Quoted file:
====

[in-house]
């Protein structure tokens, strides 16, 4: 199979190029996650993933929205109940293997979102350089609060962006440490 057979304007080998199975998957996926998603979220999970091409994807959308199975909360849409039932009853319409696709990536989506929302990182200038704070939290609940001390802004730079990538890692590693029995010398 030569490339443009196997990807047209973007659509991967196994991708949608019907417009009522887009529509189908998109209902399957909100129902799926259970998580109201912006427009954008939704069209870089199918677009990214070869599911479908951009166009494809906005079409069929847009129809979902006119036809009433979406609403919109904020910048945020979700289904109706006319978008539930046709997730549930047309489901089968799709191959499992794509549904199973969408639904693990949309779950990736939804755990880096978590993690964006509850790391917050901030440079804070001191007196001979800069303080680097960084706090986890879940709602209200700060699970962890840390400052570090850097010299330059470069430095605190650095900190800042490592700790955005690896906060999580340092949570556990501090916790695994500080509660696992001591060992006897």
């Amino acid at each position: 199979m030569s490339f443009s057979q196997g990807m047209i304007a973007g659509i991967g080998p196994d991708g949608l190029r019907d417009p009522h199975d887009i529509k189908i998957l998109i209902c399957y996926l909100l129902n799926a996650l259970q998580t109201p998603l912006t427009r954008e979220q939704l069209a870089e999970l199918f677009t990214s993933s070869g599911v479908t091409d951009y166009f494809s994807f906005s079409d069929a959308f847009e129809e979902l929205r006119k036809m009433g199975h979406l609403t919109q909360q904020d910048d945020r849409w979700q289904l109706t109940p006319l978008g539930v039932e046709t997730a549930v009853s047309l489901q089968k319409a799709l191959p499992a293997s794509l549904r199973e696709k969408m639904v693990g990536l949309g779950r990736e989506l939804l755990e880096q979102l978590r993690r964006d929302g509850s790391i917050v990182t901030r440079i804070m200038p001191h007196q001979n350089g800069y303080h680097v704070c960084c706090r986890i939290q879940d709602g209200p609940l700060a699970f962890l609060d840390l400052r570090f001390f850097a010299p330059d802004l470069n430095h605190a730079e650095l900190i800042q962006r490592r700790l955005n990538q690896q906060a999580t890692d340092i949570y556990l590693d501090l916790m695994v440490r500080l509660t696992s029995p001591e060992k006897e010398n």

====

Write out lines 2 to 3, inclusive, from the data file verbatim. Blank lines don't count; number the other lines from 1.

């Protein structure tokens, strides 16, 4: 199979190029996650993933929205109940293997979102350089609060962006440490 057979304007080998199975998957996926998603979220999970091409994807959308199975909360849409039932009853319409696709990536989506929302990182200038704070939290609940001390802004730079990538890692590693029995010398 030569490339443009196997990807047209973007659509991967196994991708949608019907417009009522887009529509189908998109209902399957909100129902799926259970998580109201912006427009954008939704069209870089199918677009990214070869599911479908951009166009494809906005079409069929847009129809979902006119036809009433979406609403919109904020910048945020979700289904109706006319978008539930046709997730549930047309489901089968799709191959499992794509549904199973969408639904693990949309779950990736939804755990880096978590993690964006509850790391917050901030440079804070001191007196001979800069303080680097960084706090986890879940709602209200700060699970962890840390400052570090850097010299330059470069430095605190650095900190800042490592700790955005690896906060999580340092949570556990501090916790695994500080509660696992001591060992006897």
């Amino acid at each position: 199979m030569s490339f443009s057979q196997g990807m047209i304007a973007g659509i991967g080998p196994d991708g949608l190029r019907d417009p009522h199975d887009i529509k189908i998957l998109i209902c399957y996926l909100l129902n799926a996650l259970q998580t109201p998603l912006t427009r954008e979220q939704l069209a870089e999970l199918f677009t990214s993933s070869g599911v479908t091409d951009y166009f494809s994807f906005s079409d069929a959308f847009e129809e979902l929205r006119k036809m009433g199975h979406l609403t919109q909360q904020d910048d945020r849409w979700q289904l109706t109940p006319l978008g539930v039932e046709t997730a549930v009853s047309l489901q089968k319409a799709l191959p499992a293997s794509l549904r199973e696709k969408m639904v693990g990536l949309g779950r990736e989506l939804l755990e880096q979102l978590r993690r964006d929302g509850s790391i917050v990182t901030r440079i804070m200038p001191h007196q001979n350089g800069y303080h680097v704070c960084c706090r986890i939290q879940d709602g209200p609940l700060a699970f962890l609060d840390l400052r570090f001390f850097a010299p330059d802004l470069n430095h605190a730079e650095l900190i800042q962006r490592r700790l955005n990538q690896q906060a999580t890692d340092i949570y556990l590693d501090l916790m695994v440490r500080l509660t696992s029995p001591e060992k006897e010398n």